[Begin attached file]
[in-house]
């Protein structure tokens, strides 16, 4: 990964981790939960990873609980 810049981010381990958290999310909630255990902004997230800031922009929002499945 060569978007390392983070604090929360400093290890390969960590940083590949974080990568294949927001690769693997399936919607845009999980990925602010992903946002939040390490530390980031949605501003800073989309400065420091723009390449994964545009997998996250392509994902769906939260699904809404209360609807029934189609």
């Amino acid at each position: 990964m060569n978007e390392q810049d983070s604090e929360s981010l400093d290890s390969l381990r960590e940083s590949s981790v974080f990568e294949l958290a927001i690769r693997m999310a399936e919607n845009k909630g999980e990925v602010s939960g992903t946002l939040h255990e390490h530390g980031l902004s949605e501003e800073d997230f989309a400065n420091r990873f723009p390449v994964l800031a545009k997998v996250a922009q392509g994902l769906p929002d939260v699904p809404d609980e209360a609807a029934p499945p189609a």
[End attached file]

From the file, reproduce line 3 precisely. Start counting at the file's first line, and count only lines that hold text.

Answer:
């Amino acid at each position: 990964m060569n978007e390392q810049d983070s604090e929360s981010l400093d290890s390969l381990r960590e940083s590949s981790v974080f990568e294949l958290a927001i690769r693997m999310a399936e919607n845009k909630g999980e990925v602010s939960g992903t946002l939040h255990e390490h530390g980031l902004s949605e501003e800073d997230f989309a400065n420091r990873f723009p390449v994964l800031a545009k997998v996250a922009q392509g994902l769906p929002d939260v699904p809404d609980e209360a609807a029934p499945p189609a």